1.3. Additionally, in the case of some manufacturers who are required (or willing) to accept legal liability when the car is in self-drive mode, we hope to be able to reduce the cost of the insurance to zero for the driver, and charge the manufacturer directly.
1.4. Our vision for interactive car insurance, much like with Vitality’s model in the health insurance domain, is that those sharing more data that proves they are exhibiting safer behaviours on our roads should be rewarded financially for doing so (see diagram in references). This, in turn, should play a part in ‘nudging’ others towards participation in using CAM technologies that make both them and the roads safer.
1.5. We note that many other traditional insurance providers are not openly considering the issue of ‘split liability’ (where a driver and a car may be liable at different times in a journey), and many of the products currently available are not adaptive in real-time.
2.1. According to the Department for Transport, 85% of accidents on the road are down to human error. It makes sense that if you reduce the amount humans are doing the driving, then you reduce accidents, you reduce claims - and, you can reduce insurance costs for motorists.
2.2. Additionally, a November 2021 white paper from LexisNexis, showed the effects of having ADAS features engaged can result in: 23% reduction in Bodily Injury loss cost; 14% reduction in Property Damage loss cost; and 8% reduction in Collision claim loss cost in ADAS-equipped vehicles compared to non-ADAS vehicles.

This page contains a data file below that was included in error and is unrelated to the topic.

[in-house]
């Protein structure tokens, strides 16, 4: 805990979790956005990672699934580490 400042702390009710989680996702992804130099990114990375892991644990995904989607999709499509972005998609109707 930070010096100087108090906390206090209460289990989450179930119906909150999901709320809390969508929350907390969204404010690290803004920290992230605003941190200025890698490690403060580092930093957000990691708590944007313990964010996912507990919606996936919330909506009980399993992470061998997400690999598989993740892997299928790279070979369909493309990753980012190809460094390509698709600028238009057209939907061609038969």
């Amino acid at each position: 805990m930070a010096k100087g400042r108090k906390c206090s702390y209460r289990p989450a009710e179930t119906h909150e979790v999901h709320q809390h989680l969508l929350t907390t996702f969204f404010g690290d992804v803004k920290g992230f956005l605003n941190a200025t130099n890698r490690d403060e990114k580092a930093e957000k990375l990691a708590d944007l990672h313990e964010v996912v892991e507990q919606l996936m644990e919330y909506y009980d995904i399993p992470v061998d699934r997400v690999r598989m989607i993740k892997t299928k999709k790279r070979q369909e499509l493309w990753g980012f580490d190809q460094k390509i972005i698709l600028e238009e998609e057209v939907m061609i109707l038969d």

2.3. However, a recent AA survey of 13,746 drivers found that many keep these functions switched off: only a third of drivers who have adaptive cruise control ever use it, and less than a third who have speed limiters use them.
2.4. From this data, it’s clear that when new safety features exist, they are not being incentivised enough to enable widespread uptake.
2.5. Uptake needs to be both in the form of the customer of the vehicle deciding to pay extra for a safety feature, and in them using (and trusting) that feature.
2.6. We note the updates to the Highway Code to allow for self-driving vehicles, but there must also be a financial benefit to engaging this technology, as safety alone is not enough of a driver for many.
2.8. The Government is at risk of seeing its strategy for adoption fail, if drivers aren’t able to see a monetary benefit for purchase and engagement of CAM technology.
2.9. Traditional insurance keeps the price fixed for the year regardless of usage. Currently, telematics insurance providers are the only ones with a product that is able to:
2.10. We believe that reducing the rate of Insurance Premium Tax (IPT) for telematics insurance policies will incentivise investment in building this kind of technology, and create an environment in which these savings could be passed onto motorists through lower premiums. This would greatly increase the innovation within these types of products - and therefore benefit drivers, increase the uptake of new safety features, and ensure the success of the CAM rollout.
2.11. IPT is currently levied at a flat-rate on every car insurance policy, but by altering the rate for telematics insurance products you would be able to instantly see a financial benefit passed to drivers.
2.12. Existing R&D funding for CAM has focussed on the development of the new technology and has largely ignored innovation in enabling products such as car insurance.